Major John L. Plaster

Major John L. Plaster

John Plaster

Major Plaster served three years in combat in Southeast Asia as a Special Forces NCO in the top secret unconventional warfare unit, the Studies and Observations Group, MACV-SOG. Qualified as both a Green Beret weapons and communications specialist, he spent his first two years leading six-and eight-man reconnaissance teams deep behind enemy lines along the Laotian “Ho Chi Minh Trail” and into enemy sanctuaries in Cambodia. SOG’s clandestine operations were extremely hazardous, with nearly 300 Special Forces operators lost, including 57 men missing in action.

Major Plaster’s 22 reconnaissance and direct action missions included one of SOG’s most successful, the night ambush of a North Vietnamese Army convoy deep in Laos, and the capture of a key enemy prisoner, for which he was congratulated face-to-face by the Commander of U.S. Forces, General Creighton Abrams. During this period, he was wounded once and decorated for heroism four times, including the Bronze Star for Valor and Vietnamese Cross of Gallantry with Silver Star.

Due to his extensive ground experience, in 1970 then-Staff Sergeant Plaster was selected to fly with U.S. Air Force Forward Air Controllers in support of SOG’s cross- border operations. For the next twelve months he saw almost daily combat action, overseeing the insertion and extraction of SOG elements, directing air strikes and flying through 12.7 mm, 23 mm and 37 mm anti-aircraft fire. Among these many operations was the fifth and final SOG High Altitude/Low Opening parachute insertion of the war. His final flight coincided almost perfectly with the cessation of SOG activities, by which time he had accumulated more than 350 aerial combat missions.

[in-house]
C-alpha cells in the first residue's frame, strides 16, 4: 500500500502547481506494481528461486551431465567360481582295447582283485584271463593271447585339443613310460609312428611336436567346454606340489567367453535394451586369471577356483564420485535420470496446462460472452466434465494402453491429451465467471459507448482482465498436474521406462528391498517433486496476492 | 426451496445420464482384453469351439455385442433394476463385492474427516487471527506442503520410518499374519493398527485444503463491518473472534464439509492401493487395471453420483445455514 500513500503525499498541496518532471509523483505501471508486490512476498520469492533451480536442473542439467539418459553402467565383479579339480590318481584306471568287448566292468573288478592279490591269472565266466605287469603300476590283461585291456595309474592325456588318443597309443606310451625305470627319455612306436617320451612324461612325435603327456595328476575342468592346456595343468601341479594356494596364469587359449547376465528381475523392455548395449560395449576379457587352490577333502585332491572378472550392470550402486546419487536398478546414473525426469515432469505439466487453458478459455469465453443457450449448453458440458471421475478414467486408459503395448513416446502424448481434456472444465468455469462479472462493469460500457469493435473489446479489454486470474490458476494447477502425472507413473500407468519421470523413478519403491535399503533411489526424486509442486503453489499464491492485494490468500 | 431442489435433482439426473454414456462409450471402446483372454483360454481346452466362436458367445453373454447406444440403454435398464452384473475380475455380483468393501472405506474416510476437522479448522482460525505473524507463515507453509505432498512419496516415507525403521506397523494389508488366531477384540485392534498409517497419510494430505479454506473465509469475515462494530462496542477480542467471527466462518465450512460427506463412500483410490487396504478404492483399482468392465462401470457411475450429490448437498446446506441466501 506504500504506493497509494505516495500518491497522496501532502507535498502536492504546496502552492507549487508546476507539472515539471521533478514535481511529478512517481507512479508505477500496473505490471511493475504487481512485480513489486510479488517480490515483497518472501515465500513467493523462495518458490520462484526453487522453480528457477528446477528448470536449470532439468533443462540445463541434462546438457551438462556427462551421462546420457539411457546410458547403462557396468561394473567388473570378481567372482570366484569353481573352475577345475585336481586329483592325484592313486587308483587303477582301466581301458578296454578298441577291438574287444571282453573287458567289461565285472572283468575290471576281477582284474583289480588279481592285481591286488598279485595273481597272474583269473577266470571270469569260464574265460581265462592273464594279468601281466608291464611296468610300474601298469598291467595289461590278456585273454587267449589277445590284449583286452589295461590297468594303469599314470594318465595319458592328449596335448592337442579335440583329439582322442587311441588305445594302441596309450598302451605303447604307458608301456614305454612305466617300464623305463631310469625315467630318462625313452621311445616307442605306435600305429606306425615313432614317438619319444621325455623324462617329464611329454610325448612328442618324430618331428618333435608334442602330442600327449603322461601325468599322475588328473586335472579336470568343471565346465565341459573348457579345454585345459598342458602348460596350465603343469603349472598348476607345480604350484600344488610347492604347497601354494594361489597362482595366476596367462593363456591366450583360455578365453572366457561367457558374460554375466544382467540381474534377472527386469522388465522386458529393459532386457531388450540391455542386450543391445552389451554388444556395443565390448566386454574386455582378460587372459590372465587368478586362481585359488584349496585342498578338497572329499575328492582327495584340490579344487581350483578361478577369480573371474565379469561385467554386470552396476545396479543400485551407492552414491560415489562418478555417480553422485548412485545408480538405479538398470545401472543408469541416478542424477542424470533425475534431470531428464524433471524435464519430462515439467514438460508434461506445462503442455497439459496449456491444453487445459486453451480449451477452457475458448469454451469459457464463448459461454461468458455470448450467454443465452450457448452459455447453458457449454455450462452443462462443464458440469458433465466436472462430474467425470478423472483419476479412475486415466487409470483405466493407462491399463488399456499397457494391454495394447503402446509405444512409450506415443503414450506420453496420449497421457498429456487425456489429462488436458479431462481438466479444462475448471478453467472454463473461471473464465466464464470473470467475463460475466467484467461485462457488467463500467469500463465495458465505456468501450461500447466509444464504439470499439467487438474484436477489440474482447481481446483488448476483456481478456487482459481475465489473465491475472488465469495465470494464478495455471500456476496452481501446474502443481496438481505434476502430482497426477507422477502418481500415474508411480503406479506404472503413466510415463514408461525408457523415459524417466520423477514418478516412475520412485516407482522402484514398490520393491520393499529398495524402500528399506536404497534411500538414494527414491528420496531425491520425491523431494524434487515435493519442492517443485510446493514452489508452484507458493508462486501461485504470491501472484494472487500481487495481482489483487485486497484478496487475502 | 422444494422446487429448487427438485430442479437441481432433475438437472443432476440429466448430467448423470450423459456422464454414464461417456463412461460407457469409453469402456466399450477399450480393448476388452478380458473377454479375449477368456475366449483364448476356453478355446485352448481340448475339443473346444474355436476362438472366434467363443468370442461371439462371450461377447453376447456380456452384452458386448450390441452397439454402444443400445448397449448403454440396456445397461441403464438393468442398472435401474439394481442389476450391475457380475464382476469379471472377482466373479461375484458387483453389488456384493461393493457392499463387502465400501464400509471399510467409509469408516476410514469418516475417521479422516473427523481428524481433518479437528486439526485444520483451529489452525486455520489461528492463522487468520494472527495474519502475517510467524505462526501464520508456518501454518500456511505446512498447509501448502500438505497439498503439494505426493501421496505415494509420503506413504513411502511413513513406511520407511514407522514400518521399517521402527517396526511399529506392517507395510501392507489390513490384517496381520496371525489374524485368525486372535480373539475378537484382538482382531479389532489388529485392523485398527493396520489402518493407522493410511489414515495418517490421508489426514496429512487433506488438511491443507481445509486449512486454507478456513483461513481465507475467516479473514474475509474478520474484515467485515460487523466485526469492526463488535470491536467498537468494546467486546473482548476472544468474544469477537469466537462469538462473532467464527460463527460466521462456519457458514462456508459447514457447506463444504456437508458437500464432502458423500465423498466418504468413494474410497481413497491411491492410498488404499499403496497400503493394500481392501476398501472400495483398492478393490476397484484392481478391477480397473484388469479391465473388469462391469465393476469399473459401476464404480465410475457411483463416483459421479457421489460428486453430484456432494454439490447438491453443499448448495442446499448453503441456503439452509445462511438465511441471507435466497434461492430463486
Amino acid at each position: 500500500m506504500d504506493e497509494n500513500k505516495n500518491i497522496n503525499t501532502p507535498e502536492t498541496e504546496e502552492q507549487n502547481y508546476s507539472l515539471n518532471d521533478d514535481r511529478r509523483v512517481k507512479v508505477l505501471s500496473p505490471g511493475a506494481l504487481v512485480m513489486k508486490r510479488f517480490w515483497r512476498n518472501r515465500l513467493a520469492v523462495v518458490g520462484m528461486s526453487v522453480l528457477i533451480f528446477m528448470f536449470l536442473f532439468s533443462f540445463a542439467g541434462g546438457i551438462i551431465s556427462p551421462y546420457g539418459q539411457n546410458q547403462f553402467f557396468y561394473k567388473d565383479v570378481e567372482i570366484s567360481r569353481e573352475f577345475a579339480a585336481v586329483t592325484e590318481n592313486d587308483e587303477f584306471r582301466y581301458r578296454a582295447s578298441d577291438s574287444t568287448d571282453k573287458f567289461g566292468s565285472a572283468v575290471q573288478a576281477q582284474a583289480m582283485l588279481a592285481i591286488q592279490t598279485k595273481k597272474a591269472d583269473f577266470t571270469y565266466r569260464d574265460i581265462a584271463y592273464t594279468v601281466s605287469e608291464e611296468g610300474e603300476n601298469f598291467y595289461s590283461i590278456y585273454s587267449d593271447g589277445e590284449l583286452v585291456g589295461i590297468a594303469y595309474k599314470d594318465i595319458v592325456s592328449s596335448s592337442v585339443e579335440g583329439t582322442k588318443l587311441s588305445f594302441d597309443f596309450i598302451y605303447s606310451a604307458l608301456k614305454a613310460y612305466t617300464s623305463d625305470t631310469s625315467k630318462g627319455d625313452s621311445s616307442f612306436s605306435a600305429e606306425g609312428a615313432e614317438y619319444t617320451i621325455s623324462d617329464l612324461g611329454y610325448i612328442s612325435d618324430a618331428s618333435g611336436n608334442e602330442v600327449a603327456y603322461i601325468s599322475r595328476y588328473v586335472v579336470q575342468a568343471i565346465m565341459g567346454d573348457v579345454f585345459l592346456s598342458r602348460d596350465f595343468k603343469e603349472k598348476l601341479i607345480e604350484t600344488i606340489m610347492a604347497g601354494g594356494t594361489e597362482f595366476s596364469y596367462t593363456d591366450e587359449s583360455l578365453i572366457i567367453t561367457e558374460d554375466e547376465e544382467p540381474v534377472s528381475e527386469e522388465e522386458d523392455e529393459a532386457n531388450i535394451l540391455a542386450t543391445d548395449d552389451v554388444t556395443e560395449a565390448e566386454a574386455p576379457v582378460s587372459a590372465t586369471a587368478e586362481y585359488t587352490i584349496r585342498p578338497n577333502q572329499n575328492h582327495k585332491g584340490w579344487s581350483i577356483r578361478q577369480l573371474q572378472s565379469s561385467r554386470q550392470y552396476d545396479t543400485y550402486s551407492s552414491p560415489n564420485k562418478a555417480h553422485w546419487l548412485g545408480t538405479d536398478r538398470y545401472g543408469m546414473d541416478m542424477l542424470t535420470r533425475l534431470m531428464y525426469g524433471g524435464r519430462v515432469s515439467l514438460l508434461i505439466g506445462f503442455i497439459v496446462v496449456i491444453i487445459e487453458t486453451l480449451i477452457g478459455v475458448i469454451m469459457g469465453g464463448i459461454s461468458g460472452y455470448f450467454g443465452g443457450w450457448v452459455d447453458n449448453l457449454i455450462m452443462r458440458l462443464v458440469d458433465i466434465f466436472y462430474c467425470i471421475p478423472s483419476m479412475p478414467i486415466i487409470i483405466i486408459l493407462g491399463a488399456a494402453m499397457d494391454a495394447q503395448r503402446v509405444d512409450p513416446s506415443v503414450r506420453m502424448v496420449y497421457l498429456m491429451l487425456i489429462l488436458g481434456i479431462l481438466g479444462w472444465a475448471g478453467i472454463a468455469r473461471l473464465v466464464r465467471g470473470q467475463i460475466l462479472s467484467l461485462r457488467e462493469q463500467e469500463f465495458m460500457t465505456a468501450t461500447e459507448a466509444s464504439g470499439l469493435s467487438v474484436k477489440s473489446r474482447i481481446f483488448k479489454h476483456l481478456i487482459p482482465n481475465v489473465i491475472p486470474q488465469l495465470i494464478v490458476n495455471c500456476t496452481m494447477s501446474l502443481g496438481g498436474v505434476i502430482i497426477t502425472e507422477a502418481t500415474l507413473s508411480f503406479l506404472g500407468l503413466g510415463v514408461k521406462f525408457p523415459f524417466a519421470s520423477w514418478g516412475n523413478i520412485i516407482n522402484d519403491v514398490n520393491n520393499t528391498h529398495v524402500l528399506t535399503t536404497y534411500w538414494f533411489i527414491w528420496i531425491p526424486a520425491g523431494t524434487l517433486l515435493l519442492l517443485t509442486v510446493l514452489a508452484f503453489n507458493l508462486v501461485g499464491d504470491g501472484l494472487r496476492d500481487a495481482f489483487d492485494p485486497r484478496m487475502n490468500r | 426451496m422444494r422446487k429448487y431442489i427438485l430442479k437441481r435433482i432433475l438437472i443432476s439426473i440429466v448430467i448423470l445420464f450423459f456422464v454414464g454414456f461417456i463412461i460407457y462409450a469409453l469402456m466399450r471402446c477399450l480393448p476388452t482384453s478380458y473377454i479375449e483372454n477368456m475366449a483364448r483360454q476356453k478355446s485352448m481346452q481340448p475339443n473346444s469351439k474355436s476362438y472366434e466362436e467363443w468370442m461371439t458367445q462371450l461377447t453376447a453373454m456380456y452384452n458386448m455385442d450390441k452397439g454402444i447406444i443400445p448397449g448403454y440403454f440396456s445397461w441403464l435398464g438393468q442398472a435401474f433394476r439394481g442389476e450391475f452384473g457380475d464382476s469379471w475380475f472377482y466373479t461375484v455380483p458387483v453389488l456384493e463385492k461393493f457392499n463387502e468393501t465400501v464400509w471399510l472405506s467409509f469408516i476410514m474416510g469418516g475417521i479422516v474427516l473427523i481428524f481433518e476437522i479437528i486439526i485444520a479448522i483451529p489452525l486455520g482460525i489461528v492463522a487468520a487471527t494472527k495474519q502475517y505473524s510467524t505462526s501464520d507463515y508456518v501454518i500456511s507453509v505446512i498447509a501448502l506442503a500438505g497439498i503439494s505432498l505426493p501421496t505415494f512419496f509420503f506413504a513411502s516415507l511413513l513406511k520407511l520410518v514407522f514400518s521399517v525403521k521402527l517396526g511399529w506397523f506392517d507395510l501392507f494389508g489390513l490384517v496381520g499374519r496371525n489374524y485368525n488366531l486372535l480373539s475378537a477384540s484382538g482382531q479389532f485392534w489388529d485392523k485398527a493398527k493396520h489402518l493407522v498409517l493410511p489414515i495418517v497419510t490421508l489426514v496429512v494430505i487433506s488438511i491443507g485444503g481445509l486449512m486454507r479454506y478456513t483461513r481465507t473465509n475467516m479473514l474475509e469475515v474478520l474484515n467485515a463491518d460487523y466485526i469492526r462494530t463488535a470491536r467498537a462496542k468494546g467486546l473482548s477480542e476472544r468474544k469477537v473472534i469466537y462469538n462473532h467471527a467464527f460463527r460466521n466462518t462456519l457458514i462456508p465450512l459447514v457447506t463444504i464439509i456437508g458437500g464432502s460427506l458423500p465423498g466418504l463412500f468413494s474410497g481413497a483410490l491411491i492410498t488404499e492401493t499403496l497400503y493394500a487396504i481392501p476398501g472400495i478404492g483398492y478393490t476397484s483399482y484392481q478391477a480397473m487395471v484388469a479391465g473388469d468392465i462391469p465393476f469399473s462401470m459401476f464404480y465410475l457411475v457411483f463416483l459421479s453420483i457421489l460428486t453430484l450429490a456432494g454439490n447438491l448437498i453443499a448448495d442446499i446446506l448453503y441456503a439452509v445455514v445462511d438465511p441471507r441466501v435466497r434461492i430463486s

Receiving a direct commission as a reserve officer, in 1983 he applied all he had learned about stealth, stalking and camouflage to co-found a Reserve Component sniper training program at a time when the U.S. Army had no sniper school. His program soon became a national-level course, with sniper students from all services, plus more than 100 federal, state and local law enforcement agencies.

When SOG’s long-held secrets became declassified in the mid-1990s, Major Plaster spent an entire decade studying documents and interviewing 150 fellow SOG veterans to produce three books on these extraordinary warriors, published in 1997, 2000 and 2004. The first volume, “SOG: The Secret Wars of America’s Commandos in Vietnam,” received the Bernal Diaz Award as the finest non-fiction military history of 1997. One year later, along with several senior SOG officers, he approached the Department of Defense to begin the lengthy process for awarding SOG the Presidential Unit Citation; the PUC was approved and officially conferred at Ft. Bragg on 4 April 2001 at a ceremony attended by more than 200 SOG veterans.

Honoring SOG’s Secret Warriors

Major John L. Plaster

John Plaster